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“Every part, every symptom has a positive intention.”

Richard Schwartz, founder of IFS

Internal Family Systems

Internal Family Systems (IFS) is a revolutionary approach to healing which fundamentally differs from traditional methods in a number of ways:


Fundamental to IFS is the notion that our minds consist of parts, rather than being a singular entity. While this may sound strange at first, it's typically a fairly easy concept to grasp because it aligns with how we typically experience our minds. We often say things like "A part of me wants to do this, but a part of me doesn't", or more generically, "I feel conflicted about this issue". These types of thoughts are reflections of our parts at work. In addition, behavioral tendencies such as an uncontrollable temper are the work of parts; for example, someone may have a part that is

prone to angry outbursts and essentially takes over the person's system (generally for a short period of time) when triggered. Yet at other times this part is invisible, operating in the background.

Despite the ease and frequency at which most people experience their parts, the field of psychology has largely spent its 150+ year history denying parts-based views of the mind. In fact, it has pathologized this perspective by viewing Dissociative Identity Disorder (DID), formally known as Multiple Personality Disorder, as a condition where a person's mind is fragmented into parts as a result of severe trauma. The unstated assumption here is that the rest of us have unitary minds. In reality, DID is simply a more extreme situation whereby one's parts tend to be unaware of each other, causing the person to have a number of independent personalities.

The IFS position is that we are born with parts – they are inherent to our minds from the beginning, much like our bodies have parts. These parts, collectively, are a family that forms the inner system that we colloquially refer to as the mind – hence the name Internal Family Systems.


IFS is a trauma-informed approach: It aims to heal our parts from the traumas they have sustained, restoring harmony to the inner system. When a part behaves in a maladaptive way (e.g. the raging part discussed above), this is the result of trauma – the part’s behavior is a coping strategy intended to protect the system against further trauma. Contrary to the majority of psychotherapy approaches, working with this part as its own entity tends to be more effective than simply treating it as an undesirable behavior to be eliminated.


The recognition that the mind consists of parts, and that their undesirable behavioral patterns are due to trauma, results in a much less pathologizing perspective on dysfunctional thoughts and behaviors. A parts-aware perspective allows us to separate from the thoughts, behaviors, and reactivity of our parts – providing a pathway to understanding and self-compassion rather than blame and shame. Self-compassion is a critical component of true healing. As the spiritual teacher A.H. Almaas says, "It is only when compassion is present that people allow themselves to see the truth." Healing requires seeing the truth about ourselves, and seeing the truth requires self-compassion. Without a parts-aware mindset, however, we essentially have no choice but to identify with our behaviors ("I have an anger issue") and blame ourselves ("I should be ashamed of myself").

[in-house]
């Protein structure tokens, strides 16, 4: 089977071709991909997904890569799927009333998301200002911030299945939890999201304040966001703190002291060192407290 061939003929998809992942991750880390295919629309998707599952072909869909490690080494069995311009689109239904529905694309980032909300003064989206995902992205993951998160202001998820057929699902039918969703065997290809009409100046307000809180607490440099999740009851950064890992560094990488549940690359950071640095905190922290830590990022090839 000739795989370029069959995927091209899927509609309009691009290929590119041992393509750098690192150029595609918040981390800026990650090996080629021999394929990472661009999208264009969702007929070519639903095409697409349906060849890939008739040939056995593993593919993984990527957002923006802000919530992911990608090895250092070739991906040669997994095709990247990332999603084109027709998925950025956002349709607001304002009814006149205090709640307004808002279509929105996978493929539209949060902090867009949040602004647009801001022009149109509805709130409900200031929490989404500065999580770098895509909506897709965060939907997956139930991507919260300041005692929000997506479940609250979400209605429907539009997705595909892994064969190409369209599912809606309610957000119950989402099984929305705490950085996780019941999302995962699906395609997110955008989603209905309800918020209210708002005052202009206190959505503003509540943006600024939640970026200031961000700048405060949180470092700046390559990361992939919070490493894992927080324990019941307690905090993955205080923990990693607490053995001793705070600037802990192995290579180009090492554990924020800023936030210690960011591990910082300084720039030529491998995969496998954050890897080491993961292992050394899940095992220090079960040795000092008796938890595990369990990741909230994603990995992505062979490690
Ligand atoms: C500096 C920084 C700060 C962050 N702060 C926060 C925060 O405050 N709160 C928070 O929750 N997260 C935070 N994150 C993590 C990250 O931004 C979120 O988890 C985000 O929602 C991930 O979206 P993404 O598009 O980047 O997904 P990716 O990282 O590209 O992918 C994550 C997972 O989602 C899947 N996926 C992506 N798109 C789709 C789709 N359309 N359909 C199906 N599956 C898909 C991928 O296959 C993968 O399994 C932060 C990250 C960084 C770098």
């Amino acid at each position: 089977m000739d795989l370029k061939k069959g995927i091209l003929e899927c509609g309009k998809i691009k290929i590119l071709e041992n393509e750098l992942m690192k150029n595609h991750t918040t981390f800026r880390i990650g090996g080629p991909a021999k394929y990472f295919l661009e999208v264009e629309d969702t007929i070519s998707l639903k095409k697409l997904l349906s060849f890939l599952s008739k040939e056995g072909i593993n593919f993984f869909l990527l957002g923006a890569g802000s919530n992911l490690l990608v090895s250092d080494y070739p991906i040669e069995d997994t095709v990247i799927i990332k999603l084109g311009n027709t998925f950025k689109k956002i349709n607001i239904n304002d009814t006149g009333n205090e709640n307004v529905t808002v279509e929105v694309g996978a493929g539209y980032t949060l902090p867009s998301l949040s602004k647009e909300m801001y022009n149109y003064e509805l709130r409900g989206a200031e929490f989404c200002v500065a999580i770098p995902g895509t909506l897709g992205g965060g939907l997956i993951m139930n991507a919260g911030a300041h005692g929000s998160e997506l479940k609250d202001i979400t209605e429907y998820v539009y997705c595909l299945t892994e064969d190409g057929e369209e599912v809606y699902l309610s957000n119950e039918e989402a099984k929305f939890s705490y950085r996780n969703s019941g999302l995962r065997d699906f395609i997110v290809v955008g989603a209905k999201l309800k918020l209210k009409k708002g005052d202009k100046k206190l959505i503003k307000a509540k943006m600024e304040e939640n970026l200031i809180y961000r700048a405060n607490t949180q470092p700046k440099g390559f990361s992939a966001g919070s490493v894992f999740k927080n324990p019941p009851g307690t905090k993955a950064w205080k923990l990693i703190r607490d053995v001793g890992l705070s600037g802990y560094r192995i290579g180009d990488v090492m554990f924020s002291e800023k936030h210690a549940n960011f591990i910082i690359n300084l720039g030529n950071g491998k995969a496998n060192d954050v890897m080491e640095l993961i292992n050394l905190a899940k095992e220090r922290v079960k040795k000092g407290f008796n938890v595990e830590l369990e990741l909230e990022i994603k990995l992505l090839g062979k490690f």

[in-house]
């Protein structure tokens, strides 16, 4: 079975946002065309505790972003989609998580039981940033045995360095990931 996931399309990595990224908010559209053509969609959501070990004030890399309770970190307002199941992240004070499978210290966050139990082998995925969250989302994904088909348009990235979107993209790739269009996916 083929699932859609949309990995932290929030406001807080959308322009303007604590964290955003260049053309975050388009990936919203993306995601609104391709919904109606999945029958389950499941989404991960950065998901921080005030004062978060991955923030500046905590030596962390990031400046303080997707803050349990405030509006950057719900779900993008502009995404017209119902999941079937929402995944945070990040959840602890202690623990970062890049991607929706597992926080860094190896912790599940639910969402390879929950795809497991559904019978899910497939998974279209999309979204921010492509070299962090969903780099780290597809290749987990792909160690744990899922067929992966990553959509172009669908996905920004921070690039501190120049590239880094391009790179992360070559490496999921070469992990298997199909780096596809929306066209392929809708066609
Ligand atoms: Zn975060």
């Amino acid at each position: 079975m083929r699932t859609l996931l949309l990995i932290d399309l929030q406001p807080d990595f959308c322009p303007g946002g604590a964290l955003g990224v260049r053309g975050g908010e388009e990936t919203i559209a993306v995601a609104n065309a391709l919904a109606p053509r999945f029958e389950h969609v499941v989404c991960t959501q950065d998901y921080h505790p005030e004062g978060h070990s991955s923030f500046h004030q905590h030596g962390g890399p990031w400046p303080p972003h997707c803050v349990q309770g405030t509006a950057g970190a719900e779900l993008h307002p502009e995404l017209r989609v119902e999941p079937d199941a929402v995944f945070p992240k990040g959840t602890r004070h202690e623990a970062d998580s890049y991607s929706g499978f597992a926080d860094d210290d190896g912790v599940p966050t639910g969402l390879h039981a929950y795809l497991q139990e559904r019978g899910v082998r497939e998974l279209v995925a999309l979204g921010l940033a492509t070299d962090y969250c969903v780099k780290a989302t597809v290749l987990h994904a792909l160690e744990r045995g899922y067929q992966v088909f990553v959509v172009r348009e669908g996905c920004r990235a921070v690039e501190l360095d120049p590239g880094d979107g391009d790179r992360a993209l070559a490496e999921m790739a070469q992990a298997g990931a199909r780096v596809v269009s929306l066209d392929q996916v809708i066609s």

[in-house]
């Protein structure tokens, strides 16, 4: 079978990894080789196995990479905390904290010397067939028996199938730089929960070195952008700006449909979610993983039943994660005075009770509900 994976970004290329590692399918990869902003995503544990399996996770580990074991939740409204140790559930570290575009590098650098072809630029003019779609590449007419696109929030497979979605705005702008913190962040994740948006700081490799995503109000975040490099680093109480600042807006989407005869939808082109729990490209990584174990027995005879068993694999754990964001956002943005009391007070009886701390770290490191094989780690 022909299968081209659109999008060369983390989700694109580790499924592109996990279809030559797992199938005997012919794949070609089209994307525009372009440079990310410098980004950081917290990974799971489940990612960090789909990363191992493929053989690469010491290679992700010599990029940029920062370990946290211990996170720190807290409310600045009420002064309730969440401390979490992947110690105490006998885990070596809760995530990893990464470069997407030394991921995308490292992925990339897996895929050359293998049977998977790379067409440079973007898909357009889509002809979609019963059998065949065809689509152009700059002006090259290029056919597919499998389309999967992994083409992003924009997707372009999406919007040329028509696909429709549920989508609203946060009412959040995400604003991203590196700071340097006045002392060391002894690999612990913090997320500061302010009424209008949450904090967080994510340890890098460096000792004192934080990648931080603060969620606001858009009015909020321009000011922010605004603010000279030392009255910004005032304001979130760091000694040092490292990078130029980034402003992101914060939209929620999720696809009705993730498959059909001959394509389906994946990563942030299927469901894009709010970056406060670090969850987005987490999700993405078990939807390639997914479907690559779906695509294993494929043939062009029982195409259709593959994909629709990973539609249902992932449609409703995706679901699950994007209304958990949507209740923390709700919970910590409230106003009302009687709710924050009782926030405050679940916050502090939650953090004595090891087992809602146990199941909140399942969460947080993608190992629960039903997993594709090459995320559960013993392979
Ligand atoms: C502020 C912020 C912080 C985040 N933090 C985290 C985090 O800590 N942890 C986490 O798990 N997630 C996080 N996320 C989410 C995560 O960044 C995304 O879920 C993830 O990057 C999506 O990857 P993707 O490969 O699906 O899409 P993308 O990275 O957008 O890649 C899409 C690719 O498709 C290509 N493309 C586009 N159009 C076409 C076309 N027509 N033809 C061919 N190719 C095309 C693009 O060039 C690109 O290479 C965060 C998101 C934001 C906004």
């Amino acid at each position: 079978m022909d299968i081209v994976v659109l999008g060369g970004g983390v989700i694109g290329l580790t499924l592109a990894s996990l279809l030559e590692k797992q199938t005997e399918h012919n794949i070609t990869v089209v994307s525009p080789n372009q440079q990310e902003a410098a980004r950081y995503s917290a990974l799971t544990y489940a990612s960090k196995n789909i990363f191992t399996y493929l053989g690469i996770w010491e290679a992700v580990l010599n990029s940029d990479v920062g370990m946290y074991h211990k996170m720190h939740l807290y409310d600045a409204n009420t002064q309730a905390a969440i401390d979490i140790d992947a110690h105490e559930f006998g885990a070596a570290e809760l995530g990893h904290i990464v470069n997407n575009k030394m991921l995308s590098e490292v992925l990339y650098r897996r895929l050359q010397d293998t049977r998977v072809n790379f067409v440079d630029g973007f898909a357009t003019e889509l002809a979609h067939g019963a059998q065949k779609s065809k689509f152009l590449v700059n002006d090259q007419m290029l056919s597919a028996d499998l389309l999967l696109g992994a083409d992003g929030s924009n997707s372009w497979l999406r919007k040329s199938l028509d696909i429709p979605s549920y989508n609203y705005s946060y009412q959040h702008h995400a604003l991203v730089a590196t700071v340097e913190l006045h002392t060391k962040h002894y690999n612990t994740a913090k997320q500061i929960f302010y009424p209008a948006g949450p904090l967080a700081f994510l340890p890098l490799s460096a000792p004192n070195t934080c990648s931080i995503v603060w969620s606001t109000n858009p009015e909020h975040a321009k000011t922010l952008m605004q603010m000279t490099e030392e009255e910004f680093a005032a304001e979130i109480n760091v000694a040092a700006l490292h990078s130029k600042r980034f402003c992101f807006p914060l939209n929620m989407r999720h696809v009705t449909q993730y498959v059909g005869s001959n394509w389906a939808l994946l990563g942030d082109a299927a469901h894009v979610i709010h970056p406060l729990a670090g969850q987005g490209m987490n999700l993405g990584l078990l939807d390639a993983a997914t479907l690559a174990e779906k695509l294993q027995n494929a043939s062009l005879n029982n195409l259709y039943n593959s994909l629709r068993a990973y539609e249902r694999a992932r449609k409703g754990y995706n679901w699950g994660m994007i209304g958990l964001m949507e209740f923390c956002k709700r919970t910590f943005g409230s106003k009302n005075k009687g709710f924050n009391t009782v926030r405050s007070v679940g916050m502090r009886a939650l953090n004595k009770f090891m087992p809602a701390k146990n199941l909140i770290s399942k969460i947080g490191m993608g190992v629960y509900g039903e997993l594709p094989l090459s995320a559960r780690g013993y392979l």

IFS is a bottom-up approach in the sense that it largely works with the unconscious to effect change. This is in contrast to common approaches such as Cognitive Behavioral Therapy (CBT), which focus on changing behaviors. Such approaches are top-down in that they work with conscious processes to attempt to change the system. CBT and the like are often based on a principle of addition – adding new insights and skills on top of maladaptive thoughts/behaviors that are already in place, and trying to get the new to ‘push out’ the old.

The aim of IFS, on the other hand, is to release constraints which hamper the inner system, at which point more adaptive behaviors and relational skills come along as a natural outcome.

It is my belief that the unconscious is usually in the driver's seat; hence, a bottom-up approach to therapy tends to be more effective for healing. Conscious thoughts and behaviors are largely the result of unconscious emotional processes. As such, attempting to work on thoughts/behaviors directly is an example of treating symptoms rather than causes*, and is often ineffective beyond the short term. As an analogy, if your car's Check Engine light comes on, you don't ask a mechanic to disconnect the lightbulb so that it turns off; instead, you want them to fix the underlying issue that caused the light to turn on. By the same token, when a maladaptive behavior is caused by unconscious processes, directly targeting the behavior itself likely won't be effective.


IFS is a wonderful modality for trauma healing because it focuses on root causes rather than simply attempting to address symptoms. The IFS position that trauma symptoms are actually the coping strategies of parts – along with its in-depth understanding of why parts behave in the ways that they do, and how to heal them – truly sets IFS apart as a therapeutic approach to work with trauma.


[*] Much like how western medicine treats disease

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